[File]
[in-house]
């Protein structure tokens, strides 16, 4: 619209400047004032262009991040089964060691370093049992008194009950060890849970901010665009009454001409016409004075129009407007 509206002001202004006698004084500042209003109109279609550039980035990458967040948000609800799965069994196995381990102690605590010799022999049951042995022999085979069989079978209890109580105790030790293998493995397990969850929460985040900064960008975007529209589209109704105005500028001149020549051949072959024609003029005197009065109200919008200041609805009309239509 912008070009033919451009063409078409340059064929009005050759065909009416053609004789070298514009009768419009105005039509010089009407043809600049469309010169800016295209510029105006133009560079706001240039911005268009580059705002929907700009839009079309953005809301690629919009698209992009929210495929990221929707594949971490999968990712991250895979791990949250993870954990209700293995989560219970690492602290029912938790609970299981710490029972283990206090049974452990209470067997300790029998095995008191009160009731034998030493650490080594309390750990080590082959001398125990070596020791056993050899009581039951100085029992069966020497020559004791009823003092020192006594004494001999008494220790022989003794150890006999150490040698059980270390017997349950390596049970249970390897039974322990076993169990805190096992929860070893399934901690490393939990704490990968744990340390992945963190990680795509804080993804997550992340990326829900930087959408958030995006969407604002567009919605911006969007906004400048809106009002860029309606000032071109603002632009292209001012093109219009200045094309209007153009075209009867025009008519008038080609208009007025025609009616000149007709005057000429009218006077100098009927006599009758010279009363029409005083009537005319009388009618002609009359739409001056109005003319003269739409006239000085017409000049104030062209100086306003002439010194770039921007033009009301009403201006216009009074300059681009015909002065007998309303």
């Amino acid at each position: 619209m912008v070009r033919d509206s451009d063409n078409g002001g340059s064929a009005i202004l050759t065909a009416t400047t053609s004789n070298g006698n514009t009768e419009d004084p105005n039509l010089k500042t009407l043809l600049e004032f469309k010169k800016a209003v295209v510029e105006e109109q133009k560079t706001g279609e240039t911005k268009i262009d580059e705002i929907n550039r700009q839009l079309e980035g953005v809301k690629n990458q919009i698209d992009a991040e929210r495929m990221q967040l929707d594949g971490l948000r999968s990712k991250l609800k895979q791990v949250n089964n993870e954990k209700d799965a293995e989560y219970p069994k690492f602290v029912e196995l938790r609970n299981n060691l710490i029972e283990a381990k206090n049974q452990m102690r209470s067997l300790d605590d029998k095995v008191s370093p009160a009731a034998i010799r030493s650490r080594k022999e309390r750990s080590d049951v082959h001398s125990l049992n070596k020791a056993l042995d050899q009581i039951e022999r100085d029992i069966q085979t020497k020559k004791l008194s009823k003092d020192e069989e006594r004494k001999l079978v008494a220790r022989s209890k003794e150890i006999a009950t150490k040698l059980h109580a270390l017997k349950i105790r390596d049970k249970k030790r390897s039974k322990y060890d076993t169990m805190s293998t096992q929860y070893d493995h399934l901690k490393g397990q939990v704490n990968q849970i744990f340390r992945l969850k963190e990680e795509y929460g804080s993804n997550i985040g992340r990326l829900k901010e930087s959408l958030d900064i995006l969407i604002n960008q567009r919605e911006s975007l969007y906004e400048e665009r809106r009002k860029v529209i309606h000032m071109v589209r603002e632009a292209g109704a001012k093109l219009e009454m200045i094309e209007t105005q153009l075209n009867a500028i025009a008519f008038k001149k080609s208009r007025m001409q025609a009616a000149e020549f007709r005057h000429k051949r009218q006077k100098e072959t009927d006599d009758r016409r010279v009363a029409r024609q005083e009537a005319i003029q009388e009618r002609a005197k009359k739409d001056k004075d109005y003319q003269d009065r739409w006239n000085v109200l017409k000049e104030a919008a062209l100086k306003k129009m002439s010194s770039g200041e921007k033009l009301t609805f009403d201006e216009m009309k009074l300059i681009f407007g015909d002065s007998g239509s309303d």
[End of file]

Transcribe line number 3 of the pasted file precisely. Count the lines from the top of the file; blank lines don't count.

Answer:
């Amino acid at each position: 619209m912008v070009r033919d509206s451009d063409n078409g002001g340059s064929a009005i202004l050759t065909a009416t400047t053609s004789n070298g006698n514009t009768e419009d004084p105005n039509l010089k500042t009407l043809l600049e004032f469309k010169k800016a209003v295209v510029e105006e109109q133009k560079t706001g279609e240039t911005k268009i262009d580059e705002i929907n550039r700009q839009l079309e980035g953005v809301k690629n990458q919009i698209d992009a991040e929210r495929m990221q967040l929707d594949g971490l948000r999968s990712k991250l609800k895979q791990v949250n089964n993870e954990k209700d799965a293995e989560y219970p069994k690492f602290v029912e196995l938790r609970n299981n060691l710490i029972e283990a381990k206090n049974q452990m102690r209470s067997l300790d605590d029998k095995v008191s370093p009160a009731a034998i010799r030493s650490r080594k022999e309390r750990s080590d049951v082959h001398s125990l049992n070596k020791a056993l042995d050899q009581i039951e022999r100085d029992i069966q085979t020497k020559k004791l008194s009823k003092d020192e069989e006594r004494k001999l079978v008494a220790r022989s209890k003794e150890i006999a009950t150490k040698l059980h109580a270390l017997k349950i105790r390596d049970k249970k030790r390897s039974k322990y060890d076993t169990m805190s293998t096992q929860y070893d493995h399934l901690k490393g397990q939990v704490n990968q849970i744990f340390r992945l969850k963190e990680e795509y929460g804080s993804n997550i985040g992340r990326l829900k901010e930087s959408l958030d900064i995006l969407i604002n960008q567009r919605e911006s975007l969007y906004e400048e665009r809106r009002k860029v529209i309606h000032m071109v589209r603002e632009a292209g109704a001012k093109l219009e009454m200045i094309e209007t105005q153009l075209n009867a500028i025009a008519f008038k001149k080609s208009r007025m001409q025609a009616a000149e020549f007709r005057h000429k051949r009218q006077k100098e072959t009927d006599d009758r016409r010279v009363a029409r024609q005083e009537a005319i003029q009388e009618r002609a005197k009359k739409d001056k004075d109005y003319q003269d009065r739409w006239n000085v109200l017409k000049e104030a919008a062209l100086k306003k129009m002439s010194s770039g200041e921007k033009l009301t609805f009403d201006e216009m009309k009074l300059i681009f407007g015909d002065s007998g239509s309303d």